History of framing moulding
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History of framing moulding
Word “moulding” came to us from word “mould” or “mold” and it means shaped, coloured strip of wood, plastic, aluminium or other material, which is used for frame production and interior decoration. Traditionally moulding and picture frames, were produced from wood, but other frames were also found, produced from silver, bronze and other metals. During many centuries fashion and style of the picture frames has changed as well as art and interior direction. But 1 thing always remained the same. Well selected frame, will have a connection with the painting, will stress individuality of the painting and will put painting, not the frame on the first role.
Moulding was firstly used in Antic times. First frames, archaeologists found in the Egyptian tombs, more than 2000 years BCE. Archaeologists found fayum mummy portrait, framed into the wooden frame. This signifies, that this portrait before the burial was hanging in the house. However, frame of those times is more appropriate to call a border for the separation of interior and the portrait.
Moulding in interior design
Initially, moulding was used to hide clearance between decorations and the surface. Carved moulding was used for palace decoration, expensive houses and villas. Masters used moulding to decorate walls and sealings, for example to emphasise the mosaic and frescos. During moulding selection for the interior, masters tended to pick moulding, that it would harmonise with windows and doors.
During middle ages it was most frequently used to decorate temples, churches and somethimes it was used to decorate pieces of manuscritps.
The oldest moulding was used as a border or a separator between paintings, pottery and building architecture. Egiptian and greek painters used mouding or the border, to separate its painting into small different sections. During those times pictures and paintings were made on painted panels and frame as well as painting was made from 1 piece of wood. Eve though, there are different production difficulties, frame and the border was cut for the purpose of defending the item and to add depth. After some time, more effective way developed. To produce moulding in meter wooden strips. Furthermore, these pieces of wood were cut and were attached to the wooden panel, creating the same effect as previously. Pieces of wood were attached to the panel with nails and glue. Example, of this can be seen in the picture.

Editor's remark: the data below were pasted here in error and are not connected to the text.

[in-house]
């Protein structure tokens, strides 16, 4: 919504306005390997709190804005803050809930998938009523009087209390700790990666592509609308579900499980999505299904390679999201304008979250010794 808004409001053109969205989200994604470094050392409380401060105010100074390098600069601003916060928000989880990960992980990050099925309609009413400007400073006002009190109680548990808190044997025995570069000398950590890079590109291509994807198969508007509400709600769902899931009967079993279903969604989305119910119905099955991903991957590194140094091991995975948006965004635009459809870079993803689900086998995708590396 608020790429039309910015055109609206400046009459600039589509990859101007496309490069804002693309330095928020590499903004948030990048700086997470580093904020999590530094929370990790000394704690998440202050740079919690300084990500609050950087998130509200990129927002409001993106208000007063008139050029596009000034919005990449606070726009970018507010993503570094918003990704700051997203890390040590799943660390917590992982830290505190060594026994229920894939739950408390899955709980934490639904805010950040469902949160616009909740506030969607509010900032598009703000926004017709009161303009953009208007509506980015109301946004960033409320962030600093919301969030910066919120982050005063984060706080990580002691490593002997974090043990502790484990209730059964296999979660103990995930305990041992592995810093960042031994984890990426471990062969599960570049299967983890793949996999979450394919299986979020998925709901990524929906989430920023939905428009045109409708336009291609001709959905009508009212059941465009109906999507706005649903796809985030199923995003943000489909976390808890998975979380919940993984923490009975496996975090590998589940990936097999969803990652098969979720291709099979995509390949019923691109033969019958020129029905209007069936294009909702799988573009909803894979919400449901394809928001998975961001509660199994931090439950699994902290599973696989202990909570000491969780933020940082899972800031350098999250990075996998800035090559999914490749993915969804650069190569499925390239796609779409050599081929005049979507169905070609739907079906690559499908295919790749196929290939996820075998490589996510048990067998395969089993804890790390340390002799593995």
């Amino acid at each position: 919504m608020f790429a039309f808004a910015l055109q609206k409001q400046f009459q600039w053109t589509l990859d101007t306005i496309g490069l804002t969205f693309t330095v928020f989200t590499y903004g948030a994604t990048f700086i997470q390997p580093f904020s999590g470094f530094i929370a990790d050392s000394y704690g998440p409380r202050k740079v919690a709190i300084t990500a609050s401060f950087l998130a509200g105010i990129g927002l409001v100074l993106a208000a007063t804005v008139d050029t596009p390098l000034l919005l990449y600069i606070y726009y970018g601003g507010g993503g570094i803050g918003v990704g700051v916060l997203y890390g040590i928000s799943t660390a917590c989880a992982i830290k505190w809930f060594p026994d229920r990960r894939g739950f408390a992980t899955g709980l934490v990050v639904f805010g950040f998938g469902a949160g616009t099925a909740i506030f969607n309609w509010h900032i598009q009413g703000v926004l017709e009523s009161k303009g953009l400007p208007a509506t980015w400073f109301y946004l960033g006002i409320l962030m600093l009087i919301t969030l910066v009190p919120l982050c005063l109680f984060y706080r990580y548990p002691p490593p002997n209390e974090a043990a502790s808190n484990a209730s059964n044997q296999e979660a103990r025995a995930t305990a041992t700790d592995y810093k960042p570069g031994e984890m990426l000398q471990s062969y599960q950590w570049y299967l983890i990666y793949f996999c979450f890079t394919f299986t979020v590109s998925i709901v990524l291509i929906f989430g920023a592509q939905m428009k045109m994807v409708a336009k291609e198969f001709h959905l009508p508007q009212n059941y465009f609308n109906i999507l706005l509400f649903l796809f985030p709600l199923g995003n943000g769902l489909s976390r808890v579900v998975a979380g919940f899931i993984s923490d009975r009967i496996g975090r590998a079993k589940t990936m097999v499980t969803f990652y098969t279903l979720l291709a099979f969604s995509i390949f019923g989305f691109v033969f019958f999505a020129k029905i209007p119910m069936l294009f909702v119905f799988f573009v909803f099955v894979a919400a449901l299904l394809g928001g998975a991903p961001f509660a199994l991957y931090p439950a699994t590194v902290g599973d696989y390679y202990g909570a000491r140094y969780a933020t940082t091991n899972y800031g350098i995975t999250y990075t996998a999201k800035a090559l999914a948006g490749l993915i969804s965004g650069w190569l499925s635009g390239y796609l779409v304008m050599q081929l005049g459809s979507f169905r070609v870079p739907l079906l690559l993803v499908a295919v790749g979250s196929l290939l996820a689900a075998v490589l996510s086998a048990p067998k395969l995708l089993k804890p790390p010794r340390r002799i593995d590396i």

First independent self-supporting frame ( frame separated from the icom) was created by the painter Gentile de Fabiano in 1423, and in that frame was inserted painted panel from the altar „Adoration of the Magi“. This frame is associated with Gothic style and is associated with Venetian direction. Later example of this tabernacle frame is Fra Angelico’s Annunciation . These paintings and frames inspired craftsmen for creation of frames for private collections.
Frame design on the altars developed together with architecture. During 15-16 centuries portrait art direction, which was going outside of the religious motives and it also developed frames. In order to frame portraits, casseta frames were used (“small box”).
Casseta frame included widened identical profile from all 4 sides of the frame. Structure of these frame, was used from simplified tabernacle frames, which made them more accessible. During 16-17 centuries profile and moulding of these frames developed regional tendencies and motives, which led to the rise of regional styles (Toscan, Venetian, Bolognian, Neopolitan). These frames were joined horizontally with 90 degrees.